My friend Kelly (whose blog has become one of those "must-read" blogs around our house for its Diet-Coke-spitting wit and sparkling writing style) ran afoul of some solid male logic this week.
Read about it here. (Seriously. Go read. It's hilarious. I'll wait.)
Back? Good. So ...
(Memo to Kelly's husband, Rob: You seem like the kind of guy I'd like as a friend, and I absolutely agree with your reasoning. Except, you know, for the whole being tragically, irretrievably wrong thing. But it's OK. This, too, shall pass. Other, lesser men have made mistakes like this, and within four or five generations, it will have almost faded from family lore. By then, it will be this adorable story about an ancestor who one time suggested to his wife they take a room with what were back then called "twin beds" in this place called "Paris", and how that one teeny suggestion dogged him for the rest of his days, until he died. And even then, she had it engraved on his tombstone as a warning to husbands everywhere. "Look," they'll say, "It says: "Here lies Rob, who one time - can you frigging believe this? - actually suggested we take a room with twin beds in PARIS, for God's sake! May he rest in a peace that he never got in his lifetime." Poor bastard.")
But I'm sure, now that he has been shown the error of his ways (Memo to Rob: if you're not used to being shown the error of your ways by now, you're still "a newlywed" by definition.), that Kelly and Rob will have a lovely time in Paris. It's really hard not to. Although their experience will have to go a long way to top the one I had this past May.
It actually started as a tour in England with my shows. I had three weeks of touring booked, my wife took time off work, and we decided that the timing was right with school and everything else to take the girls with us. Erin is 24, Allison 21, so how many more opportunities were we going to have for a family vacation?
Not many, for sure. I mean, as it was, this was the first family vacation we’d had in about eight years, and truth be told, it was a working vacation. But still, it was time away from home, we were all together, and it promised to be a lot of fun. You know, if you adjust your definition of “fun” to include “five people tooling around England in a van screaming at one another.”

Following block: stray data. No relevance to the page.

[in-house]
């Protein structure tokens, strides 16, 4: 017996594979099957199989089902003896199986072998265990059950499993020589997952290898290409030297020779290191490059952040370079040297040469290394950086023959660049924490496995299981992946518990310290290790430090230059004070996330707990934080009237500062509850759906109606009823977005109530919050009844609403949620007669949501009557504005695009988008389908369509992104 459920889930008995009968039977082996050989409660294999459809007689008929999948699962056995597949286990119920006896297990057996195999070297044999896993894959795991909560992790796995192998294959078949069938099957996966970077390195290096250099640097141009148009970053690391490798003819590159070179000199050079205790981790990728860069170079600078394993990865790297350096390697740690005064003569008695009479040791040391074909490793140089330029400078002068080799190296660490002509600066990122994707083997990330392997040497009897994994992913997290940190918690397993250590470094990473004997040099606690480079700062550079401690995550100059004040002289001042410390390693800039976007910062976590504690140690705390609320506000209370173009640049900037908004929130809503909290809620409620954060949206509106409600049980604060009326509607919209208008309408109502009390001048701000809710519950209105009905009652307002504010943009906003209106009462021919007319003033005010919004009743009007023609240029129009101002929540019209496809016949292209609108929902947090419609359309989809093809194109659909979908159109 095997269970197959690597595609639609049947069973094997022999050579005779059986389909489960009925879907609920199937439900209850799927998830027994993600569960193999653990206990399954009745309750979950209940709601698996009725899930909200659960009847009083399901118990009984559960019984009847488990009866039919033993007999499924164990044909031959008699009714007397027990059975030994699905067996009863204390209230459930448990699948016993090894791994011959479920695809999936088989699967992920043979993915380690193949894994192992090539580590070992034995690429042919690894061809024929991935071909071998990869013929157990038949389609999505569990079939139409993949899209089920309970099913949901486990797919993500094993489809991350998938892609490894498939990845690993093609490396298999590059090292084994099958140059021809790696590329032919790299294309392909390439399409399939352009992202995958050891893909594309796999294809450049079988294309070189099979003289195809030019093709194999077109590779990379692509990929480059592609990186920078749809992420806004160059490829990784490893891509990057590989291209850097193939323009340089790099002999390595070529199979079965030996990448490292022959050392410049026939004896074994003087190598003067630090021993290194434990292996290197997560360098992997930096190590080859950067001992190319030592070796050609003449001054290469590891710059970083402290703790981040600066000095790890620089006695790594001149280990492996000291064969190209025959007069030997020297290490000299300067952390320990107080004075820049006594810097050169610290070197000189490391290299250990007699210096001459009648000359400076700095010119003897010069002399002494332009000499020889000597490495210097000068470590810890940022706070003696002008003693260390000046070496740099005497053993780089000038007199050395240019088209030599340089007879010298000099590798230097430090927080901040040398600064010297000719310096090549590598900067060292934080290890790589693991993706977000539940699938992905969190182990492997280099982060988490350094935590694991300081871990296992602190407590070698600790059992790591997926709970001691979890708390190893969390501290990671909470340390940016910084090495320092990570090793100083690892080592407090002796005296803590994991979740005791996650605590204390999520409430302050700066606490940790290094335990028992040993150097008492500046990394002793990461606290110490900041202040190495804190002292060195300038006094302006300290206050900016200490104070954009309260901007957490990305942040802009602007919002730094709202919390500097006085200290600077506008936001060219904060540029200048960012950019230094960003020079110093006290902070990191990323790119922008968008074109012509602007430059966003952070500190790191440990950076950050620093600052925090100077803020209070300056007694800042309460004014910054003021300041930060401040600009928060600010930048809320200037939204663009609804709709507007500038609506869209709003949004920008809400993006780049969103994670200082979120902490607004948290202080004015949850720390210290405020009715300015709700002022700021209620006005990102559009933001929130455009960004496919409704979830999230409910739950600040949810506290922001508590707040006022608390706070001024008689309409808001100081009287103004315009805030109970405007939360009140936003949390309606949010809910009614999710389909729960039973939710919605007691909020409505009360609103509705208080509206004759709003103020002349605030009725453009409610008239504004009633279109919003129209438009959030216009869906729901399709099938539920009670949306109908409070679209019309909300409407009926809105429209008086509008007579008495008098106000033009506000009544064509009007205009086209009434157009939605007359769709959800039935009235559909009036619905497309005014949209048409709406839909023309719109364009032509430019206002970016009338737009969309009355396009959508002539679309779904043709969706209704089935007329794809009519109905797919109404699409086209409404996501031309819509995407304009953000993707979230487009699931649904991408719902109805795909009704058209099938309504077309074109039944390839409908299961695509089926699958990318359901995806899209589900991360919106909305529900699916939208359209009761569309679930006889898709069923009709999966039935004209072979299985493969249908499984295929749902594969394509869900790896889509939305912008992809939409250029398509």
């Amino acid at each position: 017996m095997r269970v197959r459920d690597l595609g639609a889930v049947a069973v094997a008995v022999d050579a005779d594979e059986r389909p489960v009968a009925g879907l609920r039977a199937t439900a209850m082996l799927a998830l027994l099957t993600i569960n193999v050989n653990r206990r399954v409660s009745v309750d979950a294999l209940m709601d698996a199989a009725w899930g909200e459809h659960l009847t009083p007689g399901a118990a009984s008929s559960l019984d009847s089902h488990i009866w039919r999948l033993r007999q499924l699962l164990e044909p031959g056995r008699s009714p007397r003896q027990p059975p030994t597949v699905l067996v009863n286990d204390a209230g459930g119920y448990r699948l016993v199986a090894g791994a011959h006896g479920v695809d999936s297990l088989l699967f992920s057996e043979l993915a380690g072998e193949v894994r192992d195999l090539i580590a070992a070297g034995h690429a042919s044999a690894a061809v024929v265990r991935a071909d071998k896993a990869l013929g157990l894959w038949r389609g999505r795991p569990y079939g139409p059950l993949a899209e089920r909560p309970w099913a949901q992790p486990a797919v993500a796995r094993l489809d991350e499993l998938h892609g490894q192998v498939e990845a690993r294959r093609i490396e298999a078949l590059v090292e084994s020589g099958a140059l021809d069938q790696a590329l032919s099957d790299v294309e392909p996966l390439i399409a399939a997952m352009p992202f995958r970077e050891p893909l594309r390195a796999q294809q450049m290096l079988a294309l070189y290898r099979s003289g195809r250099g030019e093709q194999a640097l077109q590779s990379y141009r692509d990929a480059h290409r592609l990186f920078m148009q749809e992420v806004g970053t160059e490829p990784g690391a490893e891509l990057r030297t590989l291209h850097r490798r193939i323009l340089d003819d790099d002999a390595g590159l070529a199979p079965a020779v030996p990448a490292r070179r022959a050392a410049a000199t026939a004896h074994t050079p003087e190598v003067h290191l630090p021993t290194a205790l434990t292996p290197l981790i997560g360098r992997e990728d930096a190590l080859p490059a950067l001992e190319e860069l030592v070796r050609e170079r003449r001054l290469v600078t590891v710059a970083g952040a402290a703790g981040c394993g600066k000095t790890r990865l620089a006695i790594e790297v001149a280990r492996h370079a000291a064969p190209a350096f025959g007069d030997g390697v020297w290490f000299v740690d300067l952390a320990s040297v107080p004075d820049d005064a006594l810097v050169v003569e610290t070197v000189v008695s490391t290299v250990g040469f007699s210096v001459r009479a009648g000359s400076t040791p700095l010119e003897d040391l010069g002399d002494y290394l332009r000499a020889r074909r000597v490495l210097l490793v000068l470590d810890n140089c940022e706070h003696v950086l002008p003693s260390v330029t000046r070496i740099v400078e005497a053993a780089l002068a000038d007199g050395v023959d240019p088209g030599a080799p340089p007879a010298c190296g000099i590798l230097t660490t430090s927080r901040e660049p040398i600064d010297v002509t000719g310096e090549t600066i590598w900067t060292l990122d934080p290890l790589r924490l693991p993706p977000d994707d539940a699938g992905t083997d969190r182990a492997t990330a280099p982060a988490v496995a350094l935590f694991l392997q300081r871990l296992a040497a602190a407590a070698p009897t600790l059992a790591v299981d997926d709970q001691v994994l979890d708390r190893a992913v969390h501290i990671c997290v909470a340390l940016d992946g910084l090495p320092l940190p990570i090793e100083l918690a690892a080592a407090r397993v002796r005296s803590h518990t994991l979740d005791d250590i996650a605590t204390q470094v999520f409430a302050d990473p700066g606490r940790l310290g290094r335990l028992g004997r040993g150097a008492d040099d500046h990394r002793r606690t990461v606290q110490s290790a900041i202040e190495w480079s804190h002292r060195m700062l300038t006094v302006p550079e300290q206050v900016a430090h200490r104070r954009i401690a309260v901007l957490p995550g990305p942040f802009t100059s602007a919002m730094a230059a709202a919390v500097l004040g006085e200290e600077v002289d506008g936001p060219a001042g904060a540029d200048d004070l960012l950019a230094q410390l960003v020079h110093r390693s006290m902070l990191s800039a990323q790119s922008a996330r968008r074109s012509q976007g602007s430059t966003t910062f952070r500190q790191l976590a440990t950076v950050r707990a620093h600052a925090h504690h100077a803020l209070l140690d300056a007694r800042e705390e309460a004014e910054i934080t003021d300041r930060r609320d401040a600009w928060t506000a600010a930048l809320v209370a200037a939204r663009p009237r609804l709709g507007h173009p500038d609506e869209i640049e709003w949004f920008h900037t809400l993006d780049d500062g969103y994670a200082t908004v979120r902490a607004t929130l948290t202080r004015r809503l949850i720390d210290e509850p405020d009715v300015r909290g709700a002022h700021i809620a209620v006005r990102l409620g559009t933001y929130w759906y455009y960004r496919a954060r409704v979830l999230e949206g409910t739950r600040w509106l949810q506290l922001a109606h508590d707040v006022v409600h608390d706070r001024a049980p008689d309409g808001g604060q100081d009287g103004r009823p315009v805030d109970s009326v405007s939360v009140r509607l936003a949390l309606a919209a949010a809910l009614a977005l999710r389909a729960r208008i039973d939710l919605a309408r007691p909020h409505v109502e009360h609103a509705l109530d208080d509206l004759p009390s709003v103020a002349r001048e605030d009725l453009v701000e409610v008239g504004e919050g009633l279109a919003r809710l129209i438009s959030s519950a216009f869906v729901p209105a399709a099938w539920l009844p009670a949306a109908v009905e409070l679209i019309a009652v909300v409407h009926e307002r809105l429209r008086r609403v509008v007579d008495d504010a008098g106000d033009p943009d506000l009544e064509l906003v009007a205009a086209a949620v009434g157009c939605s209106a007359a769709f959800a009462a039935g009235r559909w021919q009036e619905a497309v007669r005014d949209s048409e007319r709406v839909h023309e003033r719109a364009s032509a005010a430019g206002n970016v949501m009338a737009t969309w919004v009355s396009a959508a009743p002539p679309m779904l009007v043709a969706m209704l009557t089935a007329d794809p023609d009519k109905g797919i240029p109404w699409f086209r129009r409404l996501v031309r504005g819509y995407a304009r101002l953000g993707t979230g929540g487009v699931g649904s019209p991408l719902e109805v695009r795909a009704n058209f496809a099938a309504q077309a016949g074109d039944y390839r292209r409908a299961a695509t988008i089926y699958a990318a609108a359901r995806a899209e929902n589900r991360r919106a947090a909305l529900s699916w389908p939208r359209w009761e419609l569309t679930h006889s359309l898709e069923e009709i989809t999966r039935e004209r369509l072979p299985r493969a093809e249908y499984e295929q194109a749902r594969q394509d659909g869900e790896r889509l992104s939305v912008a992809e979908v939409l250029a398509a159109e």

And there were five of us. Me, my wife, our two daughters ... and Erin's boyfriend, Matthew. He’s been around for six years, and at some point it became clear that he just wasn’t going to go away.
Which is fine. He’s a nice enough young fellow, a chef in a fine restaurant, and my daughter loves him, and I figured if he could stand almost a month in close quarters with the rest of us, that’s pretty much what you’d call a baptism under fire.
And he did survive, although I suspect he’s been somewhat scarred by the first three weeks. You know, the ones spent on tour in the van.
My wife and I tend to split the front seat jobs evenly when we’re on the road. She navigates, and I drive. Well, to be perfectly accurate: she navigates, I question her navigation, she gets deeply and horribly offended and tells me exactly into which bodily orifice I can deposit the map ... and then I drive. And get lost, because she was right and I never should have questioned her, and she gets the opportunity once again to explain to me the error of my ways. (See "Memo to Rob", above.)
This makes for the occasional tense moment in the car. And in our family, we do not handle tension in the traditional Canadian fashion, which is to quietly seethe and hope for the rotation of the Earth to make things better.
No, in my family, we argue. Loudly.
(No, louder than that. We’re talking "stick-your-head-inside-the-cowling-of-a-jet-engine" loud.)